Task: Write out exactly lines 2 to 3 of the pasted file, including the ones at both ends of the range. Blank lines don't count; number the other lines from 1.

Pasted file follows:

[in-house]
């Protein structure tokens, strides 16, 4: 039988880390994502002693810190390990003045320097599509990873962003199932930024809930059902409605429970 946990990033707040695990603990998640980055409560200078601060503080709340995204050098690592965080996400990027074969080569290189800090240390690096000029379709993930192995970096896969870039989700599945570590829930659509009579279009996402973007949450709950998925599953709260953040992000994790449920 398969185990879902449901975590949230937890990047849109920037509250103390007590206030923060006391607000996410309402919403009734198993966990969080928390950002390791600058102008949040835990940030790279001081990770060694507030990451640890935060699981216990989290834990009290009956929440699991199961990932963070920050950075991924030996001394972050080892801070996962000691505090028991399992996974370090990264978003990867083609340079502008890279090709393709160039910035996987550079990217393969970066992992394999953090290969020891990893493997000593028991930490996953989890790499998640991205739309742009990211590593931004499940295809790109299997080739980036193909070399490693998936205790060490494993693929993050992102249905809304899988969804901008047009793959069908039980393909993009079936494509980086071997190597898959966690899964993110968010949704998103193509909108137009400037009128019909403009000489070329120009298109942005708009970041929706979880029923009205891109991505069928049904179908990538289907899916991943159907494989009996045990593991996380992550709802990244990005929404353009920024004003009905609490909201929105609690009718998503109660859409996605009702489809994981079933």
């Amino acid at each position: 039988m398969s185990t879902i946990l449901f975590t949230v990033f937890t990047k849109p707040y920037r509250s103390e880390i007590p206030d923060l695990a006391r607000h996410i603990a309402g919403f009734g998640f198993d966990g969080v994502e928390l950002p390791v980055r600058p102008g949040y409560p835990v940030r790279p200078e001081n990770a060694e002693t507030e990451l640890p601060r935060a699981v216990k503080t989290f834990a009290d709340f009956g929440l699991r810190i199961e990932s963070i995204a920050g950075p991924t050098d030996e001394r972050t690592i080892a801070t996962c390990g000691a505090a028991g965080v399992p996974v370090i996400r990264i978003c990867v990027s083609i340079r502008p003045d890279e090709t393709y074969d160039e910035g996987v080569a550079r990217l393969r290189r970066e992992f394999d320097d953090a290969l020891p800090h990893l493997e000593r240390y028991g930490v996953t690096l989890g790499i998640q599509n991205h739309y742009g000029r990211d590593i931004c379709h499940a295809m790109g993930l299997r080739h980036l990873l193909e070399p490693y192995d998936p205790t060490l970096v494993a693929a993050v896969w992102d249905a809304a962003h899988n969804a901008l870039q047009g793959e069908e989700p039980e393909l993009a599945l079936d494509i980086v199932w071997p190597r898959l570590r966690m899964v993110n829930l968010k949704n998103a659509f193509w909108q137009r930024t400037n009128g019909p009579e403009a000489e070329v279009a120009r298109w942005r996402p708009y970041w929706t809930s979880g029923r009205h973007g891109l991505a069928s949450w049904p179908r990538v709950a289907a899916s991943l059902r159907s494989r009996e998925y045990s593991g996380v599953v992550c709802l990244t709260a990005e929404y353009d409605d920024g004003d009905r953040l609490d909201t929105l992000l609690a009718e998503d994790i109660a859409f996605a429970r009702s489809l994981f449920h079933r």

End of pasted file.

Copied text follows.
């Protein structure tokens, strides 16, 4: 039988880390994502002693810190390990003045320097599509990873962003199932930024809930059902409605429970 946990990033707040695990603990998640980055409560200078601060503080709340995204050098690592965080996400990027074969080569290189800090240390690096000029379709993930192995970096896969870039989700599945570590829930659509009579279009996402973007949450709950998925599953709260953040992000994790449920 398969185990879902449901975590949230937890990047849109920037509250103390007590206030923060006391607000996410309402919403009734198993966990969080928390950002390791600058102008949040835990940030790279001081990770060694507030990451640890935060699981216990989290834990009290009956929440699991199961990932963070920050950075991924030996001394972050080892801070996962000691505090028991399992996974370090990264978003990867083609340079502008890279090709393709160039910035996987550079990217393969970066992992394999953090290969020891990893493997000593028991930490996953989890790499998640991205739309742009990211590593931004499940295809790109299997080739980036193909070399490693998936205790060490494993693929993050992102249905809304899988969804901008047009793959069908039980393909993009079936494509980086071997190597898959966690899964993110968010949704998103193509909108137009400037009128019909403009000489070329120009298109942005708009970041929706979880029923009205891109991505069928049904179908990538289907899916991943159907494989009996045990593991996380992550709802990244990005929404353009920024004003009905609490909201929105609690009718998503109660859409996605009702489809994981079933």
């Amino acid at each position: 039988m398969s185990t879902i946990l449901f975590t949230v990033f937890t990047k849109p707040y920037r509250s103390e880390i007590p206030d923060l695990a006391r607000h996410i603990a309402g919403f009734g998640f198993d966990g969080v994502e928390l950002p390791v980055r600058p102008g949040y409560p835990v940030r790279p200078e001081n990770a060694e002693t507030e990451l640890p601060r935060a699981v216990k503080t989290f834990a009290d709340f009956g929440l699991r810190i199961e990932s963070i995204a920050g950075p991924t050098d030996e001394r972050t690592i080892a801070t996962c390990g000691a505090a028991g965080v399992p996974v370090i996400r990264i978003c990867v990027s083609i340079r502008p003045d890279e090709t393709y074969d160039e910035g996987v080569a550079r990217l393969r290189r970066e992992f394999d320097d953090a290969l020891p800090h990893l493997e000593r240390y028991g930490v996953t690096l989890g790499i998640q599509n991205h739309y742009g000029r990211d590593i931004c379709h499940a295809m790109g993930l299997r080739h980036l990873l193909e070399p490693y192995d998936p205790t060490l970096v494993a693929a993050v896969w992102d249905a809304a962003h899988n969804a901008l870039q047009g793959e069908e989700p039980e393909l993009a599945l079936d494509i980086v199932w071997p190597r898959l570590r966690m899964v993110n829930l968010k949704n998103a659509f193509w909108q137009r930024t400037n009128g019909p009579e403009a000489e070329v279009a120009r298109w942005r996402p708009y970041w929706t809930s979880g029923r009205h973007g891109l991505a069928s949450w049904p179908r990538v709950a289907a899916s991943l059902r159907s494989r009996e998925y045990s593991g996380v599953v992550c709802l990244t709260a990005e929404y353009d409605d920024g004003d009905r953040l609490d909201t929105l992000l609690a009718e998503d994790i109660a859409f996605a429970r009702s489809l994981f449920h079933r």